Henrik and I had it out when the critters started coming. It wasn’t the maggots and flies and such. Those did their work quietly enough, keeping to the body, not molesting the rest of us. Working the dirt gets you well-used to what slithers and crawls.
No, it was the buzzards bothered me, the skunks and rats and that family of raccoons, the coyote I came to the kitchen once and found. Had the gall to growl as if she paid the mortgage and I was the one disturbing dinner. I chased her away, shouting and shaking a knife by God I’d have used. I almost hoped she’d stand her ground. Would have felt good to tussle with something could fight back.
Seasons came and went. Our crop grew tall, and the harvest was good. Henrik kept up his scribbling, to what avail not even he could say. Little Lilah got a new bike when spring rolled back around. The old one had gotten small for her, or rather she had gotten big, and anyway, the brakes were iffy. Was her the body always seemed least to perturb. She’d say goodnight before prayers and bed, good morning over oatmeal. She demanded Henrik and I do the same.
Wasn’t until the following summer, the body lifted its head. By then, its eyelids were gone, the sockets more or less empty. Little Lilah was sitting at the kitchen counter and yelped, then clapped in celebration; she’d been so worried it was stuck somehow. The body had too little of its lips and tongue to frame words properly, but when its jaw moved up and down, we understood. We knew it was saying—I’m ready.
None of us grasped why the body had waited so long. Don’t suppose we ever will. Bodies have their own reasons. It was enough for it to announce the time had come and for us to get the shovels from the shed.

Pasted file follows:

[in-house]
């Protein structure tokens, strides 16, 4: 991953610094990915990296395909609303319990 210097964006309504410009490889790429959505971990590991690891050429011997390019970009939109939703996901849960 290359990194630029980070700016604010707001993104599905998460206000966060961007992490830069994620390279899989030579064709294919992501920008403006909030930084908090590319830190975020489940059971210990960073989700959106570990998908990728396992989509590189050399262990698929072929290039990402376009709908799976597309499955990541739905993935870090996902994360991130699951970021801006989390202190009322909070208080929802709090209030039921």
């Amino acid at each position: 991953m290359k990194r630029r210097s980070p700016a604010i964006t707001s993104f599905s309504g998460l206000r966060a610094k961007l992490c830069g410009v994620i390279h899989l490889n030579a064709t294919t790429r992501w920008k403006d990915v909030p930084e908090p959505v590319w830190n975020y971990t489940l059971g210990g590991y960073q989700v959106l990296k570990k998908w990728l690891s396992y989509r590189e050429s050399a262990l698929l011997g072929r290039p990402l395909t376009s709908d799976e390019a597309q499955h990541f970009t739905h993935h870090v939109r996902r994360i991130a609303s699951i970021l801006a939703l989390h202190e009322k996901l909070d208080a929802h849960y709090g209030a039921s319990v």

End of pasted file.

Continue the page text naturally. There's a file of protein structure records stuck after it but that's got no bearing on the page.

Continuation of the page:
Little Lilah’s enthusiasm drained. Change can be hard, and she was never good at goodbye.
We propped the body against a tree. No one knew if bodies could see, whatever the state of their organs. This one didn’t anyway try to watch its grave be dug. It leaned against that old oak, facing the sun shining half-hearted down while we did our sweaty work. Its neck tilted back. The wind ruffled its tattered skin. It might have looked to passers-by like it was basking, enjoying a snooze after a morning of toil.
We found it fresh clothes. Henrik donated the tuxedo from his concert days. It was too tight for him now, and he no longer performed. Only sometimes on the porch for our neighbors, nights when he’d been drinking. Little Lilah found a flower to tuck in the lapel, a pair of purple, too-small socks she nevertheless insisted upon; it wouldn’t do for the body to go wearing only black and white. I supplied the hat.
When the hole was good and deep, we helped the body climb down. It settled in the ditch we’d made as flat as we were able. We didn’t know if bodies could be comfortable, but we thought it best to assume so.
When the body lifted its shriveled hand, we took this as farewell and started shoveling dirt over top. We’d heard of places where bodies were buried in boxes; cruelty was all we could gather of that. Why make a body wait for the ground to have it?
When the grave was full, when we could no longer see the shoes, the yellow-white fingertips, the exposed cheekbones we’d come to know well, we stood waiting for something to happen. Nothing did.
Only a few tears. Little Lilah sang a song she learned in school. A good one, we all agreed.
We’d never had a body with us so long before.
Henrik said, if it were him, he’d have stayed until his senses failed him. Little Lilah supposed she’d have gone when she got sleepy. They turned to me with anxious eyes as if I were holding up a parade.
I told them I wouldn’t go until I was sure they were happy and safe.
Henrik had to be returning to his writing. Little Lilah had homework. It fell to me to clean the kitchen, the chair where the body had been. I would tend the crops tomorrow.
Will our next body be like this one? asked little Lilah on the walk back to the house. I held her hand.
Never before had it bothered me not to know a body’s name.
I hope so, I told her. I sure hope so.